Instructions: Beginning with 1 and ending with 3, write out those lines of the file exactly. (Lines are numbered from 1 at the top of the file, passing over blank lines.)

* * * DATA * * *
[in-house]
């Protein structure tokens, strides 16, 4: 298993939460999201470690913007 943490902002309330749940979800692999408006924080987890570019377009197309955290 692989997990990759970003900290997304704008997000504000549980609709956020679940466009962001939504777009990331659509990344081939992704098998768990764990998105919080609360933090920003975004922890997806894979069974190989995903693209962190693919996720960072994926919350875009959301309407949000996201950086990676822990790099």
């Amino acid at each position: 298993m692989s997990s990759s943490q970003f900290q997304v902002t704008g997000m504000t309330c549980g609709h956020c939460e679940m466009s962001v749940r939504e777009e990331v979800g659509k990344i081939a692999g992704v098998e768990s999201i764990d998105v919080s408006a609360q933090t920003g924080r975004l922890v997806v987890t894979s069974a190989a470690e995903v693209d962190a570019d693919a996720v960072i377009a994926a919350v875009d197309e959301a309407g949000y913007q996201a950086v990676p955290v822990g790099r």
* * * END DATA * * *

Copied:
[in-house]
């Protein structure tokens, strides 16, 4: 298993939460999201470690913007 943490902002309330749940979800692999408006924080987890570019377009197309955290 692989997990990759970003900290997304704008997000504000549980609709956020679940466009962001939504777009990331659509990344081939992704098998768990764990998105919080609360933090920003975004922890997806894979069974190989995903693209962190693919996720960072994926919350875009959301309407949000996201950086990676822990790099």
């Amino acid at each position: 298993m692989s997990s990759s943490q970003f900290q997304v902002t704008g997000m504000t309330c549980g609709h956020c939460e679940m466009s962001v749940r939504e777009e990331v979800g659509k990344i081939a692999g992704v098998e768990s999201i764990d998105v919080s408006a609360q933090t920003g924080r975004l922890v997806v987890t894979s069974a190989a470690e995903v693209d962190a570019d693919a996720v960072i377009a994926a919350v875009d197309e959301a309407g949000y913007q996201a950086v990676p955290v822990g790099r």